News Column

Tucson BBB warns of tech-support scam

May 14, 2014

By Angela Pittenger, The Arizona Daily Star, Tucson

May 14--By gaining access to consumers' personal computers, a company called Cyber Securities tries to take personal information to gain access to bank accounts and other sensitive information, the Better Business Bureau Serving Southern Arizona warns.

Cyber Securities calls consumers via telephone, claiming to be affiliated with Microsoft or other well-known companies, and tells them it needs remote access to their computers to perform a security update to remove a virus. After tricking consumers into downloading a virus onto their computer, the company can take control of the computer at any time and operate it remotely, the BBB warns.

For example, when BBB contacted a consumer about a positive review it received regarding Cyber Securities, the consumer said he had originally written a negative review. When he was about to send it, someone hijacked his computer remotely, erased what he had written, wrote a positive review and emailed it while he watched.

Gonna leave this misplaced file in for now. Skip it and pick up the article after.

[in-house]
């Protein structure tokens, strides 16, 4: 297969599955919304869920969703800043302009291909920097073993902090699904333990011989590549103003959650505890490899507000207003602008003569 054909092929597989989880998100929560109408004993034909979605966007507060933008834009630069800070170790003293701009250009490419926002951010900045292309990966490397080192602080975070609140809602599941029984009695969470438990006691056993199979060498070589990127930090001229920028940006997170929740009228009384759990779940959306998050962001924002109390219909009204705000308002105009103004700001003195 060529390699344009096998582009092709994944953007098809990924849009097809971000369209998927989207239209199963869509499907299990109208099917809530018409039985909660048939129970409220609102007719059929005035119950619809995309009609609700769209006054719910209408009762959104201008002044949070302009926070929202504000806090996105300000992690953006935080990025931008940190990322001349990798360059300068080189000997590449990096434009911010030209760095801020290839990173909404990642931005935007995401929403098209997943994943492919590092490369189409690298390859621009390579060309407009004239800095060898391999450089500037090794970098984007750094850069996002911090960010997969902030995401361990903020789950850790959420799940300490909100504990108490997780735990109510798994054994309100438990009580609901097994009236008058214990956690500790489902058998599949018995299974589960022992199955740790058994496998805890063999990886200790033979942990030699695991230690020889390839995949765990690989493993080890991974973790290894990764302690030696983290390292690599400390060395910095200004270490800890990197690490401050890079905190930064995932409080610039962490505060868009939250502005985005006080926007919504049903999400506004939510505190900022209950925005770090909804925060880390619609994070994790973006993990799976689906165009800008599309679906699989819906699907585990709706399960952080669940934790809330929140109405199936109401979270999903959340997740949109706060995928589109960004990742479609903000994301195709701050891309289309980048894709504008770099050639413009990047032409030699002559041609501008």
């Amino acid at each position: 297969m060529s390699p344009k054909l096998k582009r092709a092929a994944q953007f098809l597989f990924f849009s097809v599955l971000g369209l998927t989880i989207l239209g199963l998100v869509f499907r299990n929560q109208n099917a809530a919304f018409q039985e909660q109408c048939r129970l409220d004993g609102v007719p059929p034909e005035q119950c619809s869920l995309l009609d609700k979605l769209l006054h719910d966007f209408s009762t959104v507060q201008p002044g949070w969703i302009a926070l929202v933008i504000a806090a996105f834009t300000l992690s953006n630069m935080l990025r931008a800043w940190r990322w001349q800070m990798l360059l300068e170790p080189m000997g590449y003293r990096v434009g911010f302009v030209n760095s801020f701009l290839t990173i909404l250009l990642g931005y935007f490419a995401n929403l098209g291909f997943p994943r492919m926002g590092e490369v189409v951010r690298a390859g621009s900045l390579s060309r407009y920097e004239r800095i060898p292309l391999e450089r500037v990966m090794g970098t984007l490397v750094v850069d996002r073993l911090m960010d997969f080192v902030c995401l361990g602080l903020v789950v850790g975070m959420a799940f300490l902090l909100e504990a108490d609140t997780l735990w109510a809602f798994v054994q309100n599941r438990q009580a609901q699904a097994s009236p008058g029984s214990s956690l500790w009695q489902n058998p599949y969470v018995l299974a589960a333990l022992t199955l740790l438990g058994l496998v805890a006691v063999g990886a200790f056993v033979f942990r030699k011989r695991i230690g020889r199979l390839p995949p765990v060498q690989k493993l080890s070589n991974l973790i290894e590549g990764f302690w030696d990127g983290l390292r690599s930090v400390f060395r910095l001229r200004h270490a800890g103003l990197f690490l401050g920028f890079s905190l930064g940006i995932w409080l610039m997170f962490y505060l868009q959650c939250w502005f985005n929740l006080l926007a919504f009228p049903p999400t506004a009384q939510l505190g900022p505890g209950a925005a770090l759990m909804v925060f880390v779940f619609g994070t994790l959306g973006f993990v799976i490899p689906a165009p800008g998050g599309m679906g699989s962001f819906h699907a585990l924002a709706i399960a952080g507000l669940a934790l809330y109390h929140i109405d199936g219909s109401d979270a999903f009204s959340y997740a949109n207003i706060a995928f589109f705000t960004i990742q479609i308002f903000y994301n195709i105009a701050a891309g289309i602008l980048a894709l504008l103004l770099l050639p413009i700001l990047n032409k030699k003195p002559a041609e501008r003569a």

BBB says it has received several suspicious compliment letters from fake email addresses, written in broken English, praising Cyber Securities for fixing computer issues. Consumers have told BBB that Cyber Securities is claiming to be BBB accredited. However, it is not.

Consumer complaints indicate the company claims a Tucson address in the 2000 block of West Holladay Street, which the BBB says is the address of a tile company that's not involved in the scheme. BBB does not know where Cyber Securities is really located.

The BBB says consumers should remember that technology companies will never call them at home regarding viruses on their computers or upgrades to their anti-virus software. People should never give control of their computer to a third party unless they can confirm it is a legitimate representative of a computer support team with whom they are already a customer, the BBB says.

If a consumer gets a suspicious call from tech support, they should not provide credit card or financial information. Instead, consumers should take the caller's information and report it to the Federal Trade Commission at


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Source: Arizona Daily Star (Tucson)

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